The Science of Writing: A 36-Year Journey and Counting

Science is not a hammer.

Science is an old-growth forest, each tree an organic thing. Think of a tree as a theory. At any moment that tree (theory) is fully a tree but not the tree it will be.

As a tree grows, it becomes more robust, a stronger trunk, deeper roots. If we inspect that trunk, we find rings detailing the history of how that tree became stronger with age. Theories too are not simply the result of fixed evidence, but an accumulation of evidence, an accumulation that evolves over time.

Science, like that old-growth forest, is never settled, but it is always at any moment the best that it can be in terms of being a forest and in terms of the trees being the tress of that moment. You see, science is also organic, not yet the forest or trees it can and will be.

Old-growth forests are also characterized by being untouched by humans, and while science is the product of humans, science often seeks ways to limit the flaws of that human contact (a lofty and unattainable goal, but one that helps science aspire toward truth and Truth).

Science ultimately is aspirational; it can never be settled, fixed, and anyone using science as a hammer is, in fact, not being scientific.

Science is not a hammer.

Science is an old-growth forest, each tree an organic thing.

#

Viewing science as a hammer is the fatal flaw of the “science of reading” (SoR) movement that has gained momentum in 2019. Advocates of SoR begin by claiming that this science is settled:

In spite of the current discussions, the science on this instructional issue is settled. Castles, Rastle, & Nation (2018) lay out that there is a clear progression to effective literacy instruction. First and foremost, children need to understand the principles of spelling-sound correspondences and to solidify a store of high-frequency words to read words and phrases fluently. Most children need explicit teaching to build this knowledge. After decoding and high-frequency words are established, more attention can be devoted to comprehension with a focus on making meaning. Castles et al. (2018) offer a logical and research-based model. In spite of this research, educators remain without consensus about what is most important—phonics instruction or a focus on comprehension.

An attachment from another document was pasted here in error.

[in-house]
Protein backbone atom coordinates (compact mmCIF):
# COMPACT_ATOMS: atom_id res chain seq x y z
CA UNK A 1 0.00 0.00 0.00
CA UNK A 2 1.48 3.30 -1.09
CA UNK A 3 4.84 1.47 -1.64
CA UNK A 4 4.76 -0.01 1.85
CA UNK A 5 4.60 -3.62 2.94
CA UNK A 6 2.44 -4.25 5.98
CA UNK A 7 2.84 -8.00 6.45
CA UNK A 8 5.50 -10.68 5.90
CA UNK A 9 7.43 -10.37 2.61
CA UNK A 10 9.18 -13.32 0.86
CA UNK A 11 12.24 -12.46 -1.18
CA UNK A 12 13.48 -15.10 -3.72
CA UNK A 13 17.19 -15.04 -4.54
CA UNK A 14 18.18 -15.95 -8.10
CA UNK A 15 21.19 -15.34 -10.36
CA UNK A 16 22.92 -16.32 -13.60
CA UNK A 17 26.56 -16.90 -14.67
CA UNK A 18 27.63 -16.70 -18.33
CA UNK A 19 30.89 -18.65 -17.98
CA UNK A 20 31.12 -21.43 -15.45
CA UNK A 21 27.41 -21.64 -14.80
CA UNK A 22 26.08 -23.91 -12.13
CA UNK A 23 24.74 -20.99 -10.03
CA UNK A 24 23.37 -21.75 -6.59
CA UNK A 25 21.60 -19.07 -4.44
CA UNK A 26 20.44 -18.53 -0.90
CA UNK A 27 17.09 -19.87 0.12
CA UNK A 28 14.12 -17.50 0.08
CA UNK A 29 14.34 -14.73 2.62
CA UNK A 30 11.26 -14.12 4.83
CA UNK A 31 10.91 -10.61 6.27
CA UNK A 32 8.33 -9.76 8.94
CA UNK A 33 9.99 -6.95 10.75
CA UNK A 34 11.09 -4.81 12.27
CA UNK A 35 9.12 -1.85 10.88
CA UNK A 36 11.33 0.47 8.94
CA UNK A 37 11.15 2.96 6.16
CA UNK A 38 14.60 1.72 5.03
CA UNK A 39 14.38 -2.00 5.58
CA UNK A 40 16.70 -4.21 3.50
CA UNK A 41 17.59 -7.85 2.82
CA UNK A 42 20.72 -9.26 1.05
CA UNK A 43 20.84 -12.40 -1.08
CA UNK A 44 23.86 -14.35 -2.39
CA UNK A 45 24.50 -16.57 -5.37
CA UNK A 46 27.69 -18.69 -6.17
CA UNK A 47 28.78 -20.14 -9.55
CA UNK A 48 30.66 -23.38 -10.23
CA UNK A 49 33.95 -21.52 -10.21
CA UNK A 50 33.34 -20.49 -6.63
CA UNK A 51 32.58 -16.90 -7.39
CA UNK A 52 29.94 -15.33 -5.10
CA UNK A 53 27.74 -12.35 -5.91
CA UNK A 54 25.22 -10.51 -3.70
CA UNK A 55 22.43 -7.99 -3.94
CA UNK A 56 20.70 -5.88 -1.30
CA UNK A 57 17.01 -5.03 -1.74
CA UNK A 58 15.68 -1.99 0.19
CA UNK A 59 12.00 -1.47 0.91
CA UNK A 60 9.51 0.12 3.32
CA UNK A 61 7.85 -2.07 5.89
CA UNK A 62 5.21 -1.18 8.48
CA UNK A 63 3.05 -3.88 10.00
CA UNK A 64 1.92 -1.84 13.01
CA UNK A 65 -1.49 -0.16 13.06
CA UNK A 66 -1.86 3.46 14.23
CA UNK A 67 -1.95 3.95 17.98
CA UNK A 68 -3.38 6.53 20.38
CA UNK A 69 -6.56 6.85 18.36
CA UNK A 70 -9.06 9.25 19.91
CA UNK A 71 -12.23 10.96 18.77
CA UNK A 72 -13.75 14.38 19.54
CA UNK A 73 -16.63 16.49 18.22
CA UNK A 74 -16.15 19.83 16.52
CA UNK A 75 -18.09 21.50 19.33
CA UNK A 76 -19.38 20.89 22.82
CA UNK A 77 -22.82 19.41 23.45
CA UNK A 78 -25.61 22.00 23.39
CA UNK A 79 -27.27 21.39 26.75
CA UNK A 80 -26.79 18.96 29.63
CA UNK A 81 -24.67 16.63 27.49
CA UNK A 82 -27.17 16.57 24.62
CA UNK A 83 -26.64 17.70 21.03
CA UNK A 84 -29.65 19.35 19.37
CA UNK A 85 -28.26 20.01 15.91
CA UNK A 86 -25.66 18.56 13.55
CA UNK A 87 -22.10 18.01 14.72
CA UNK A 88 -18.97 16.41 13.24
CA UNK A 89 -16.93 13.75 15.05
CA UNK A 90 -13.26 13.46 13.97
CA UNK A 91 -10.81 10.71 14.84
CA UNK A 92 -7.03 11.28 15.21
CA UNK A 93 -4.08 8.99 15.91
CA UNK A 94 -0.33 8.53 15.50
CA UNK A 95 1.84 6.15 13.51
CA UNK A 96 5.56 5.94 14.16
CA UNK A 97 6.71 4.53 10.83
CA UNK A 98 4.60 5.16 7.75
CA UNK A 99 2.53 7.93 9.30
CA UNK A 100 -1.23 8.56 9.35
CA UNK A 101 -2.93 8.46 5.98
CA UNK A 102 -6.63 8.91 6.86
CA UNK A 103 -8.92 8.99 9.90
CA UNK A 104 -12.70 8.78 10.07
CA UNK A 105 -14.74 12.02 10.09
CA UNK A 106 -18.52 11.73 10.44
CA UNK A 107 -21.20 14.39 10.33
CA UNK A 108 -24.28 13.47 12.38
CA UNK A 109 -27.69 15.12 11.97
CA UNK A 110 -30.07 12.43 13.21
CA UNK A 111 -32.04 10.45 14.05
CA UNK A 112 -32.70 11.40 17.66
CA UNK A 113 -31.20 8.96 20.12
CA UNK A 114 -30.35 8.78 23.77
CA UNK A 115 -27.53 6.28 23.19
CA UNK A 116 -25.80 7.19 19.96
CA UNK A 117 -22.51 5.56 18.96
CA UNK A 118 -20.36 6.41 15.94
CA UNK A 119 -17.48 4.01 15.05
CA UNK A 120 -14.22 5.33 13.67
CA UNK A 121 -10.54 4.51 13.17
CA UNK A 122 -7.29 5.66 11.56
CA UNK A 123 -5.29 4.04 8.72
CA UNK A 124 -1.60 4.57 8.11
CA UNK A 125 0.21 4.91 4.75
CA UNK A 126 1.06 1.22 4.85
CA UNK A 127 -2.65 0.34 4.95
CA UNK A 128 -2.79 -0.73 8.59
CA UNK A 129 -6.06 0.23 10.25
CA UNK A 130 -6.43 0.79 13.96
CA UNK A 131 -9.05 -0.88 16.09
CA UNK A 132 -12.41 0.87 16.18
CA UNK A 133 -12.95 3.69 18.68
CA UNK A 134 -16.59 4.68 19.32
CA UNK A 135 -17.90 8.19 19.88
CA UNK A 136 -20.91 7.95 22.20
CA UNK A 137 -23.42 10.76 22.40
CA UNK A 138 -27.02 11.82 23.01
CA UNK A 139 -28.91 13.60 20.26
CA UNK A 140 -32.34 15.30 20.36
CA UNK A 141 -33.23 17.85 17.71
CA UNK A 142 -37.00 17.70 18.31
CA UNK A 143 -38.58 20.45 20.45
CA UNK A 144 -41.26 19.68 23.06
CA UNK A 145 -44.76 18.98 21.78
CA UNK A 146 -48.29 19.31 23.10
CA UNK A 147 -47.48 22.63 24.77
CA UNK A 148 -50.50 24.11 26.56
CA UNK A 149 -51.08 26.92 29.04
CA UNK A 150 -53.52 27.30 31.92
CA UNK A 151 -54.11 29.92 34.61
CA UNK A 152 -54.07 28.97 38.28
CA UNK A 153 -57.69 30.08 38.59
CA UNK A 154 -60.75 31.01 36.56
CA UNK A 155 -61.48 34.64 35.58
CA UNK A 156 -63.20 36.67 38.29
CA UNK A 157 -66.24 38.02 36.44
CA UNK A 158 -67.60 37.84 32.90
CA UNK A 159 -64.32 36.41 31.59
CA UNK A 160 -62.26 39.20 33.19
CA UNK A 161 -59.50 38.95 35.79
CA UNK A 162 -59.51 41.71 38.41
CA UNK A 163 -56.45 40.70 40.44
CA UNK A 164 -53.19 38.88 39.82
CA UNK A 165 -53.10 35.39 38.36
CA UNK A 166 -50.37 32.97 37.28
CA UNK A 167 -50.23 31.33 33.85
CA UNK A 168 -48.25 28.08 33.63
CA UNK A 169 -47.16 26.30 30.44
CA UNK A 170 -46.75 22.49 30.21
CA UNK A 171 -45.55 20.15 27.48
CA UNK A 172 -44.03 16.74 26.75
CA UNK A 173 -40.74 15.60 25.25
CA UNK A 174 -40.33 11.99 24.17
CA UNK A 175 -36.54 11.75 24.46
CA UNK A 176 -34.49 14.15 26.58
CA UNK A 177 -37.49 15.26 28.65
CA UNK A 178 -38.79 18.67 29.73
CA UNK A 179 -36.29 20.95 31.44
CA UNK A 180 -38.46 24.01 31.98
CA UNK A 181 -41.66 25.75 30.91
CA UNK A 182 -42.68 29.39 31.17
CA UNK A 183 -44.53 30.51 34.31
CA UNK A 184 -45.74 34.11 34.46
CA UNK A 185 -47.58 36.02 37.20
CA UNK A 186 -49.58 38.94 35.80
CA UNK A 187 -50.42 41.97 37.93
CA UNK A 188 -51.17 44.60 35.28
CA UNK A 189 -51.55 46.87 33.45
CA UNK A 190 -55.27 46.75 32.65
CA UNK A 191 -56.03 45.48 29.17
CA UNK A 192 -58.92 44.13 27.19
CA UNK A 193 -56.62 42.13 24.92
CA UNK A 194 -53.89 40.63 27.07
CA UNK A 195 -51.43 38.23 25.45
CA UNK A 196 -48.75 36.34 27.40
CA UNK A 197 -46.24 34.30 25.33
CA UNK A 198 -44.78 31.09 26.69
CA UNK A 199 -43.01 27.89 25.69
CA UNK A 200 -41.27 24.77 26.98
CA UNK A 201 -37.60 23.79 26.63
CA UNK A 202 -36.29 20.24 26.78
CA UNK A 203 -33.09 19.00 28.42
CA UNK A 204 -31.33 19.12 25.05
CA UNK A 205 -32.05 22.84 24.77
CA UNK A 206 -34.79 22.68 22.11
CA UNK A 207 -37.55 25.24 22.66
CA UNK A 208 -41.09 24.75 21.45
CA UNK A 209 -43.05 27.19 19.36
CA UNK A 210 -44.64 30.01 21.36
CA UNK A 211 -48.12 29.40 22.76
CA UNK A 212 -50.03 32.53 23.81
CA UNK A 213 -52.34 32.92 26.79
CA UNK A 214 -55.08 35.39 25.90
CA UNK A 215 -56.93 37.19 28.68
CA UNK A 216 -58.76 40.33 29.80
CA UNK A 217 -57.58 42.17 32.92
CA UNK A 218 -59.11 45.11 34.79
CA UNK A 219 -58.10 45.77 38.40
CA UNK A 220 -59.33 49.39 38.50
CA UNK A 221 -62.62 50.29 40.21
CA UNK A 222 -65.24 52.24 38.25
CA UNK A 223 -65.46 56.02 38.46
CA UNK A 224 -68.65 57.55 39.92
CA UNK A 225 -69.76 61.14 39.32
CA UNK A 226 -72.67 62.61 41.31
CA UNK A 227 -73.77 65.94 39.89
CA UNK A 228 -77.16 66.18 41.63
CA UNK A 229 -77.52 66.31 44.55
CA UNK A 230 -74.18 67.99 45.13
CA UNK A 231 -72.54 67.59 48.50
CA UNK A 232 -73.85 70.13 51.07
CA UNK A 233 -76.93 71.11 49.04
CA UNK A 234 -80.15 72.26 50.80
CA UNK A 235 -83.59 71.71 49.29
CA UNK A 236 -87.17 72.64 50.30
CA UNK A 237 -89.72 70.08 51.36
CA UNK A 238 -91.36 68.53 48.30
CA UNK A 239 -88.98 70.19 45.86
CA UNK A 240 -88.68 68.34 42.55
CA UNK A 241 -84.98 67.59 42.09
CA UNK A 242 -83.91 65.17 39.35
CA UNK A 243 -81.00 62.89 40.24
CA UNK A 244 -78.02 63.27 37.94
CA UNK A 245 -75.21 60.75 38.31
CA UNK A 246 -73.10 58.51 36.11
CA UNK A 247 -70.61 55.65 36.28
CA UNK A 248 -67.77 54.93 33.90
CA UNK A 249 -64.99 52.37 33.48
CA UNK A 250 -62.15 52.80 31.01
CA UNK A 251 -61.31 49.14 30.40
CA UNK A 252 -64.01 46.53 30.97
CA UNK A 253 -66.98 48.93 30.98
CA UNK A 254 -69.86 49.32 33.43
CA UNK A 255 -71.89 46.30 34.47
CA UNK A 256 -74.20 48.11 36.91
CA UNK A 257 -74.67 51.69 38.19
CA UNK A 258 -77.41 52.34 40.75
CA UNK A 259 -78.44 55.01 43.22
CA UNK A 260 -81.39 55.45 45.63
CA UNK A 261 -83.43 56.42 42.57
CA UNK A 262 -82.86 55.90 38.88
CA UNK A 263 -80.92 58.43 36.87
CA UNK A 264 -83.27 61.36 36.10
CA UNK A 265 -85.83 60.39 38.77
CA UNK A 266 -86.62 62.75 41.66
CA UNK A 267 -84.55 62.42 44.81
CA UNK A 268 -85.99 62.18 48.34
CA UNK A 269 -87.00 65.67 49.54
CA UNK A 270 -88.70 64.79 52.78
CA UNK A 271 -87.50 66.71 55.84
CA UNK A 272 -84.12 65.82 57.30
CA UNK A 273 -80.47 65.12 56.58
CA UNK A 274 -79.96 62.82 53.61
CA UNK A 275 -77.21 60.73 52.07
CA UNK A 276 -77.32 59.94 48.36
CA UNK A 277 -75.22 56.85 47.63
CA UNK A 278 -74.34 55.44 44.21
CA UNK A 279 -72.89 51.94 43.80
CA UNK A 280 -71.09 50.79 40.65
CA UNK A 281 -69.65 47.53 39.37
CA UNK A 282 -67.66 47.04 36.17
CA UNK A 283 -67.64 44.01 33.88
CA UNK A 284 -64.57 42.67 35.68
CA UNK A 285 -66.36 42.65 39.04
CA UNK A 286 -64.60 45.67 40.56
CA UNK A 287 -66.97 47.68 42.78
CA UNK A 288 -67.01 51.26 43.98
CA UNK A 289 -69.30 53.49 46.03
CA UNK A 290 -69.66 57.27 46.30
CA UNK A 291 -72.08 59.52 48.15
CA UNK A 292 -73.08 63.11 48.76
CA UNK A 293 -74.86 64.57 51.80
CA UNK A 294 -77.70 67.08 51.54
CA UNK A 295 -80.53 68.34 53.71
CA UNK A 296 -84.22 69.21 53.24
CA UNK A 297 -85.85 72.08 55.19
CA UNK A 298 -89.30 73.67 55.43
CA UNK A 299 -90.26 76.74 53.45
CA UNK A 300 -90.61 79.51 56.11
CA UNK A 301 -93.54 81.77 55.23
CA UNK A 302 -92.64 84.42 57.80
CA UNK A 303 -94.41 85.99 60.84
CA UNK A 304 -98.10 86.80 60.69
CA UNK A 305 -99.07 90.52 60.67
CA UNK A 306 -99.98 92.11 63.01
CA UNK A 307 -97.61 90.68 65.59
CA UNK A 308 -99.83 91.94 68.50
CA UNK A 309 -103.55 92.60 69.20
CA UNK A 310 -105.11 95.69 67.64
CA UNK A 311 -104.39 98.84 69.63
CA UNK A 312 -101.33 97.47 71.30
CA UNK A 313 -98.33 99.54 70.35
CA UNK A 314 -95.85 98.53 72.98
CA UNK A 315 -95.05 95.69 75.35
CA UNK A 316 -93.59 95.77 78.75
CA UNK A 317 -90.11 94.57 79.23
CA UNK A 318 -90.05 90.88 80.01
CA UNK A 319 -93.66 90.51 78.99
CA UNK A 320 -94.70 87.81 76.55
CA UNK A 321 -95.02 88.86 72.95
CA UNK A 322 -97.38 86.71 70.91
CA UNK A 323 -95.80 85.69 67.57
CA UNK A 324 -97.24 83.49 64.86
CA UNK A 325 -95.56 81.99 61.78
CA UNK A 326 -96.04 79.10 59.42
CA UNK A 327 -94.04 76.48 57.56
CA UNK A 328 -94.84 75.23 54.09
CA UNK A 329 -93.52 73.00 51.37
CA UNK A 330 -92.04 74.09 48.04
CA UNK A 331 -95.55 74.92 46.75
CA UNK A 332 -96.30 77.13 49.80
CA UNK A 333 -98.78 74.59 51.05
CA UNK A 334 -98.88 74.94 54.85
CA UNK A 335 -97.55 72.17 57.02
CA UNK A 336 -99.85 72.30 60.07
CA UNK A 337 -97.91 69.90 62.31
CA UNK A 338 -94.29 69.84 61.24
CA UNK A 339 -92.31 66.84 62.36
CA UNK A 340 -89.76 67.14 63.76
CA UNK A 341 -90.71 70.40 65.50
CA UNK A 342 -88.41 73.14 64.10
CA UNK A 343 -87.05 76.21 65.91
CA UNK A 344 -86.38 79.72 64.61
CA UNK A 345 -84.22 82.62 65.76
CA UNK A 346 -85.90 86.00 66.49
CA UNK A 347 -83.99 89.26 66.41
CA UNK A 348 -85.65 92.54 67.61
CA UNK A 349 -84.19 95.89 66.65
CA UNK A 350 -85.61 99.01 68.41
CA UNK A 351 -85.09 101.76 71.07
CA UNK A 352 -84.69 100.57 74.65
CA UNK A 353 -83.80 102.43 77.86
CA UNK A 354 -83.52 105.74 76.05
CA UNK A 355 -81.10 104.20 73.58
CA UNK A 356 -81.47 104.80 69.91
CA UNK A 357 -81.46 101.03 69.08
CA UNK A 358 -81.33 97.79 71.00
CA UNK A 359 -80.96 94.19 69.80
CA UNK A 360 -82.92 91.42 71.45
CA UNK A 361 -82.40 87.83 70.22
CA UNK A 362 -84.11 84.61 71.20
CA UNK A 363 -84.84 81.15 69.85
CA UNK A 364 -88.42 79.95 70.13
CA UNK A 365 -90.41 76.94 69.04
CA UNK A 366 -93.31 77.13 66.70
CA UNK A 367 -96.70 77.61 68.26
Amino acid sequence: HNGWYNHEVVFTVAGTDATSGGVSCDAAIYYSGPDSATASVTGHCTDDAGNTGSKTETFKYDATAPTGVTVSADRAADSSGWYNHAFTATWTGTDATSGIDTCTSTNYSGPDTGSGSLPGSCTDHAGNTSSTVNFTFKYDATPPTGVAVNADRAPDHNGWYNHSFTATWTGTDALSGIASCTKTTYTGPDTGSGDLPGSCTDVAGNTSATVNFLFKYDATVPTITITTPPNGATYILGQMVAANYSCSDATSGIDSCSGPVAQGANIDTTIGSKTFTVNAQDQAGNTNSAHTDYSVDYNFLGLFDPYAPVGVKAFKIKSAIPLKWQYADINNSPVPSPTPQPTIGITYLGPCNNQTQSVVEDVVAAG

Science is not a hammer, neither is it to be used to bludgeon nor is it a singular tool.

In fact, especially for education as well as teaching literacy, science is a much broader spectrum of evidence than SoR advocates are arguing, steeped as they are in the neurosciences.

The science needed to guide real-world teaching of literacy is an old-growth forest of many types of trees at different stages of growth.

For example, I primarily have been a teacher of writing for 36 years and counting. I have taught students from 9th grade through graduate courses.

As a scholar of teaching writing, I am well versed in the experimental/quasi-experimental research base on teaching writing as well as a huge and complex body of qualitative research.

I also have 36 years of experience with thousands of students.

All of that is at my disposal as I teach any student to write, an act that for me is highly individualized—even when I taught 100-125 high school students five days a week.

The generalizations and controls that result from and govern experimental/quasi-experimental research (which is dominant in neuroscience) are informative (not prescriptive) for me as a teacher, but my work tends to be with many different outliers—humans, that is—who may thrive with practices outside the constraints of narrow types of science.

I don’t use science as a hammer because students are fragile things, and instruction that treats them all as ten-penny nails is unwarranted.

#

You may be thinking about climate change, evolutionary science, or vaccinations—all of which many people would argue are settled science.

“Settled,” I think, remains a problematic word even in those contexts.

All science based in experimental/quasi-experimental research when properly vetted is compelling, compelling to the point that it feels settled, compelling to the point that we must act in ways that confirm it is settled even as we are aware this tree may grow.